Legal battle already underway – Politico: “Federal judges in Georgia will hear arguments Thursday in Republican-led lawsuits to restrict absentee voting ahead of next month’s Senate runoffs — the first salvos in a GOP effort to change voting rules for future elections following President Donald Trump’s loss in 2020. Republicans have filed three lawsuits in the state ahead of the Jan. 5 runoffs, in which hundreds of thousands of people have already voted by mail or in person for races that will decide control of the Senate in 2021. The suits primarily target the use of drop-boxes to return absentee ballots, as well as aiming to raise the threshold for signature verifiers to accept absentee ballots.”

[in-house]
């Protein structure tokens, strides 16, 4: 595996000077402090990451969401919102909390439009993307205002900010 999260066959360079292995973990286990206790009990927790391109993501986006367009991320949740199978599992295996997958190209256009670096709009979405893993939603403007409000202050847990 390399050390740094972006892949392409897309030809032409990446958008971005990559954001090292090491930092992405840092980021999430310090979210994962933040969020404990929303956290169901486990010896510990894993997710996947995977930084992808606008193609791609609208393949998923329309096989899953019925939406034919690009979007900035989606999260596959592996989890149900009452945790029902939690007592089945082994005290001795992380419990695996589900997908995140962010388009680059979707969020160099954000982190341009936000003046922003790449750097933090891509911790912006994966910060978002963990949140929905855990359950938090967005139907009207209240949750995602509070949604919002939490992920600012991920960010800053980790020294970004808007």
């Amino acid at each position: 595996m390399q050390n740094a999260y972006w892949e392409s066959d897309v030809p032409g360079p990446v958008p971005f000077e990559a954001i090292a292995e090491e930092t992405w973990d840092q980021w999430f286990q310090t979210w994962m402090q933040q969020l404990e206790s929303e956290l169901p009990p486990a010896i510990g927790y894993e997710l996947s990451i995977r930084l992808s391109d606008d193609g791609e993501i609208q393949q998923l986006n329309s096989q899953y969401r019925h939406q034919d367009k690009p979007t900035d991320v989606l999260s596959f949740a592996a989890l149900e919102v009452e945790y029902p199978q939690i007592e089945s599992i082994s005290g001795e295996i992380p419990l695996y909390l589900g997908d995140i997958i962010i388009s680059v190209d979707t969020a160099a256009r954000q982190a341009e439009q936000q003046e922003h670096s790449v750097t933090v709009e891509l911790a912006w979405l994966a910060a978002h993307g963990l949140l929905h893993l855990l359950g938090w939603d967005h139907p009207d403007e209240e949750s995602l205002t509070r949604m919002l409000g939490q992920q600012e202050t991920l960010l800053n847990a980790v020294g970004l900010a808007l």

Fox News: “Thomas Bossert, former Homeland Security adviser to President Trump, in a Wednesday op-ed said there is evidence that Russia is to blame for what he called a ‘brazen’ cyberattack on software company SolarWinds through cybersecurity company FireEye. The U.S. Cybersecurity and Infrastructure Security Agency (CISA) announced the foreign cyberattack involving SolarWinds Orion products, which is now under FBI investigation, on Sunday and directed all federal agencies to inspect their networks. A U.S. official told the Associated Press that Russia is a suspect in the attack that began as early as March. Russia denies any involvement. … The Department of Defense said Thursday it has found ‘no evidence of compromise’ in its information network. … For those targets that Russians now control, hackers will be able to alter or destroy data and impersonate employees, the former Homeland Security adviser said.”